EGU General Assembly 2020
© Author(s) 2021. This work is distributed under
the Creative Commons Attribution 4.0 License.

Take one dispersing plume and add some precipitation: using ensembles to simulate deposition uncertainty

Susan Leadbetter1, Peter Bedwell2, Gertie Geertsema3, Irene Korsakissok4, Jasper Tomas5, Hans de Vries3, and Joseph Wellings2
Susan Leadbetter et al.
  • 1Met Office, Exeter, UK (
  • 2Public Health England, Chilton, Didcot, Oxfordshire, UK
  • 3KNMI, Royal Netherlands Meteorological Institute, De Bilt, the Netherlands
  • 4IRSN, Institut de Radioprotection et de Sûreté Nucléaire, Fontenay-aux-Roses, France
  • 5RIVM, National Institute for Public Health and the Environment, Bilthoven, the Netherlands

In the event of an accidental airborne release of radioactive material, dispersion models would be used to simulate the spread of the pollutant in the atmosphere and its subsequent deposition. Typically, meteorological information is provided to dispersion models from numerical weather prediction (NWP) models. As these NWP models have increased in resolution their ability to resolve short-lived, heavy precipitation events covering smaller areas has improved. This has led to more realistic looking precipitation forecasts. However, when traditional statistics comparing precipitation predictions to measurements at a point (e.g. an observation site) are used, these high-resolution models appear to have a lower skill in predicting precipitation due to small differences in the location and timing of the precipitation with respect to the observations. This positional error is carried through to the dispersion model resulting in predictions of high deposits where none are observed and vice versa; a problem known as the double penalty problem in meteorology.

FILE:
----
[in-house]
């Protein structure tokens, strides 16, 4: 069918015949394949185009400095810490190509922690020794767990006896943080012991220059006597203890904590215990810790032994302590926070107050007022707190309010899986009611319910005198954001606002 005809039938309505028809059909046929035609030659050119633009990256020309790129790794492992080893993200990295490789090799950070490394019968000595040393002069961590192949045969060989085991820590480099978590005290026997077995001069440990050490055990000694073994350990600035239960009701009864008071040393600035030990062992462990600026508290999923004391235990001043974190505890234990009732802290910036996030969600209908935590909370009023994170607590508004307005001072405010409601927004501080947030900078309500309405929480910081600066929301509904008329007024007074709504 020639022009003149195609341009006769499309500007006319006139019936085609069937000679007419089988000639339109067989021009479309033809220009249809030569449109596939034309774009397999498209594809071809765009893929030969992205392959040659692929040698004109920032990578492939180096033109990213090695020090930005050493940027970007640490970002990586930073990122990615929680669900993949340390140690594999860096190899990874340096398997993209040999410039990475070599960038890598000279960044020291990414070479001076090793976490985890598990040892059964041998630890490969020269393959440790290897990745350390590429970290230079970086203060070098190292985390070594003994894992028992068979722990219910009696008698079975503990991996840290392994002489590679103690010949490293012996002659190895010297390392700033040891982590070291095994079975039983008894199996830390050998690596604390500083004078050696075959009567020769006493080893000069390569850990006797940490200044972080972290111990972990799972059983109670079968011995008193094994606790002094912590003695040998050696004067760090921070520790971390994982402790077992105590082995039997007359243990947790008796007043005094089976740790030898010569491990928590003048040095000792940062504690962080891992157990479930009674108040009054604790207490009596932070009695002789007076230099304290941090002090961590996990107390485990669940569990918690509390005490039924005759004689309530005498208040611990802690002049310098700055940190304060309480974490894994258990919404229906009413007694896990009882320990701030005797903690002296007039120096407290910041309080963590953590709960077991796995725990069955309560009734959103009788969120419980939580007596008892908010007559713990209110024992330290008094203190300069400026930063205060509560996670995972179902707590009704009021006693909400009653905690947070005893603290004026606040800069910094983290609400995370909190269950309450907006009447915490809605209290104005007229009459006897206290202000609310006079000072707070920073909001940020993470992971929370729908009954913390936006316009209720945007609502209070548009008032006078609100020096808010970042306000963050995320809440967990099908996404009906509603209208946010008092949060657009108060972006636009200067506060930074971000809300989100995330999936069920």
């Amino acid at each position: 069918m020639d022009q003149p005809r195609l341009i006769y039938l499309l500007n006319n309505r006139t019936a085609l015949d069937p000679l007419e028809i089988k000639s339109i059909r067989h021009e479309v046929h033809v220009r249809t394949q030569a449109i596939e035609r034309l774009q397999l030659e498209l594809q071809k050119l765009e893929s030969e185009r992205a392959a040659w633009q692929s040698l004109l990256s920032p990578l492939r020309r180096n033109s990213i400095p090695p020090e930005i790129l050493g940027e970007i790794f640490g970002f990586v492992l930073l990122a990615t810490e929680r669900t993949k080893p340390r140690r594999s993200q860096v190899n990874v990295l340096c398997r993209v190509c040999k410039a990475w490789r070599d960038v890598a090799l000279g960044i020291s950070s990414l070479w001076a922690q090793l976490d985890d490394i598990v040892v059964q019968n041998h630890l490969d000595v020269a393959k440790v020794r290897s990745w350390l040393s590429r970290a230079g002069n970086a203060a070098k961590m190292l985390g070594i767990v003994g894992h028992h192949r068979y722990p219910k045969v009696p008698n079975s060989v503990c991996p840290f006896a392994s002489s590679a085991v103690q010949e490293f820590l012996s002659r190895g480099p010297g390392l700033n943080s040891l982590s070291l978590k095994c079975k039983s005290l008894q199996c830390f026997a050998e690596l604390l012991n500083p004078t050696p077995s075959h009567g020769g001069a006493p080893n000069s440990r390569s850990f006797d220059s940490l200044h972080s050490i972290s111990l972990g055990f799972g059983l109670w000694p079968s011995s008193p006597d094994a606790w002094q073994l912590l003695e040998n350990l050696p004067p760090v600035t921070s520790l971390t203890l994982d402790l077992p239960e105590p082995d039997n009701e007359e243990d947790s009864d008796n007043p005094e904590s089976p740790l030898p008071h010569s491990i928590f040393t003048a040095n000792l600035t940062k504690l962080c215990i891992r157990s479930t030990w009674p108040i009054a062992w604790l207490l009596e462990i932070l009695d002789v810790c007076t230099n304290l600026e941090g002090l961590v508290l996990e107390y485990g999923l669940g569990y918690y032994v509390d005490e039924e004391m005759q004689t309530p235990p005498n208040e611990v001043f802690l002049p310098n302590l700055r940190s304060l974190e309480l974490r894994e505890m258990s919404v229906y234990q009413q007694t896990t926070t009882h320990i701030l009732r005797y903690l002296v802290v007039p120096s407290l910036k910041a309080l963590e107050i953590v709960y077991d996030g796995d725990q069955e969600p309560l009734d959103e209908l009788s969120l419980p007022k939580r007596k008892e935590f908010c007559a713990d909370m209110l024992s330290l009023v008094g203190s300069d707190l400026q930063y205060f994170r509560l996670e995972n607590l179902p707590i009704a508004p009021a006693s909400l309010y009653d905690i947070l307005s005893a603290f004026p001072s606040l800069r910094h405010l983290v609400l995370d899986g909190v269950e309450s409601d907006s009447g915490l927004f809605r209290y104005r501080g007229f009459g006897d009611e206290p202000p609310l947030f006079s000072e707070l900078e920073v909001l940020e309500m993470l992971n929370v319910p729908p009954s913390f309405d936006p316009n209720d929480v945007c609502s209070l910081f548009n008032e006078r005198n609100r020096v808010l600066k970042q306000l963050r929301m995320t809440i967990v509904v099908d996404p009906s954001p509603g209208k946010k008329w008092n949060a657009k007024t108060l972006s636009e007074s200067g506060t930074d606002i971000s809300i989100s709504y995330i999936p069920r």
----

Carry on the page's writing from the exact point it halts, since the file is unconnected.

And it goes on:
Since observations are not available at the onset of an event, it is crucial to gain insight into the possible location and timing errors. One method to address this issue is to use ensemble meteorological data as input to the dispersion model. Meteorological ensembles are typically generated by running multiple model integrations where each model integration starts from a perturbed initial state and uses slightly different model parametrisations to represent uncertainty in the atmospheric state and its evolution. Ensemble meteorological data provide several possible predictions of the precipitation that are all considered to be equally likely and this allows the dispersion model to produce several possible predictions of the deposits of radioactive material.

As part of the Euratom funded project, CONFIDENCE, a case study involving the passage of a warm front, where the timing of the front is uncertain in relation to a hypothetical nuclear accident in Europe was examined. In this study a ten-member meteorological ensemble was generated using time lagged forecasts to simulate perturbations in the initial state and two different model parameterisations. This meteorological ensemble was used as input to a single dispersion model to generate a dispersion model ensemble. The resulting ensemble dispersion output and methods to communicate the uncertainty in the deposition and the resulting uncertainty in the air concentration predictions are presented. The results demonstrate how high-resolution meteorological ensembles can be combined with dispersion models to simulate the maximum impact of precipitation and the uncertainty in its position and timing.

How to cite: Leadbetter, S., Bedwell, P., Geertsema, G., Korsakissok, I., Tomas, J., de Vries, H., and Wellings, J.: Take one dispersing plume and add some precipitation: using ensembles to simulate deposition uncertainty, EGU General Assembly 2020, Online, 4–8 May 2020, EGU2020-7132,, 2020.


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